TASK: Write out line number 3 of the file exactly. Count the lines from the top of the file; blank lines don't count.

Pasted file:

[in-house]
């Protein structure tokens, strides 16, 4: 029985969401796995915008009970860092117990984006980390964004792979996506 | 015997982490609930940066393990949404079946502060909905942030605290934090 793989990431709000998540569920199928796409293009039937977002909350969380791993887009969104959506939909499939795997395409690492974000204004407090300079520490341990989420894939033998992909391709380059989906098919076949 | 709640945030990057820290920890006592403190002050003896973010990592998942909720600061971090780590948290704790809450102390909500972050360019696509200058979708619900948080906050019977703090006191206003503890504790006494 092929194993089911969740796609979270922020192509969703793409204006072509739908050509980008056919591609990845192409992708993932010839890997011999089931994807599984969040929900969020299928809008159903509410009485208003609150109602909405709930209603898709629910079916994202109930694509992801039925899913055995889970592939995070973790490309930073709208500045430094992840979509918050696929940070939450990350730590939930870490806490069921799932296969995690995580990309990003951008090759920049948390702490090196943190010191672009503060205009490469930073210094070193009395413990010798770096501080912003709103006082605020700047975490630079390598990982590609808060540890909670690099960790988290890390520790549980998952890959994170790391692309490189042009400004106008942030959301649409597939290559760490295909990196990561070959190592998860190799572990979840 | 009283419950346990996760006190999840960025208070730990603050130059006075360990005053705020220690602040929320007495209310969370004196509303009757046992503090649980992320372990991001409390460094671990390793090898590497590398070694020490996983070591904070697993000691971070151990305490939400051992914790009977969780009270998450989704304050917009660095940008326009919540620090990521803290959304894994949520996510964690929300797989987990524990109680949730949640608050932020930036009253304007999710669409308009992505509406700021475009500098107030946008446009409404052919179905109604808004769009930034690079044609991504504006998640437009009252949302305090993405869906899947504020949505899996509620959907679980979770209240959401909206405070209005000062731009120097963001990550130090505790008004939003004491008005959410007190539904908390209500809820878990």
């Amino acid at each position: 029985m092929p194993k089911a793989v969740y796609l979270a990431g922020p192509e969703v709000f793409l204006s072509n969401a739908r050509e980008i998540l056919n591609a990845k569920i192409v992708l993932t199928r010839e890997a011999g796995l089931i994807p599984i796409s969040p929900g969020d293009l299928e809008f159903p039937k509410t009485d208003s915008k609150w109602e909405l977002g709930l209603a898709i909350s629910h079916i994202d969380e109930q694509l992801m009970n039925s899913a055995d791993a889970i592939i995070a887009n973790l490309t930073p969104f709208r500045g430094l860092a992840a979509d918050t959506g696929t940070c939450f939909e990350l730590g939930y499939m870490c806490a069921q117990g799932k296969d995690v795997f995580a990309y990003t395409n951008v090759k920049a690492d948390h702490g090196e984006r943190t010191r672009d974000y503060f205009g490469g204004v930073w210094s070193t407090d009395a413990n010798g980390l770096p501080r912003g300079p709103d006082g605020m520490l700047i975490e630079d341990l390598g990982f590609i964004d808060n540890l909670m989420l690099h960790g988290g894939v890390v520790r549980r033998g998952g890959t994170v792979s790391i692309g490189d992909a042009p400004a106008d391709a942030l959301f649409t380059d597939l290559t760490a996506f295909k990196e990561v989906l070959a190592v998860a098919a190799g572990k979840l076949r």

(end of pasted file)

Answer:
């Amino acid at each position: 029985m092929p194993k089911a793989v969740y796609l979270a990431g922020p192509e969703v709000f793409l204006s072509n969401a739908r050509e980008i998540l056919n591609a990845k569920i192409v992708l993932t199928r010839e890997a011999g796995l089931i994807p599984i796409s969040p929900g969020d293009l299928e809008f159903p039937k509410t009485d208003s915008k609150w109602e909405l977002g709930l209603a898709i909350s629910h079916i994202d969380e109930q694509l992801m009970n039925s899913a055995d791993a889970i592939i995070a887009n973790l490309t930073p969104f709208r500045g430094l860092a992840a979509d918050t959506g696929t940070c939450f939909e990350l730590g939930y499939m870490c806490a069921q117990g799932k296969d995690v795997f995580a990309y990003t395409n951008v090759k920049a690492d948390h702490g090196e984006r943190t010191r672009d974000y503060f205009g490469g204004v930073w210094s070193t407090d009395a413990n010798g980390l770096p501080r912003g300079p709103d006082g605020m520490l700047i975490e630079d341990l390598g990982f590609i964004d808060n540890l909670m989420l690099h960790g988290g894939v890390v520790r549980r033998g998952g890959t994170v792979s790391i692309g490189d992909a042009p400004a106008d391709a942030l959301f649409t380059d597939l290559t760490a996506f295909k990196e990561v989906l070959a190592v998860a098919a190799g572990k979840l076949r």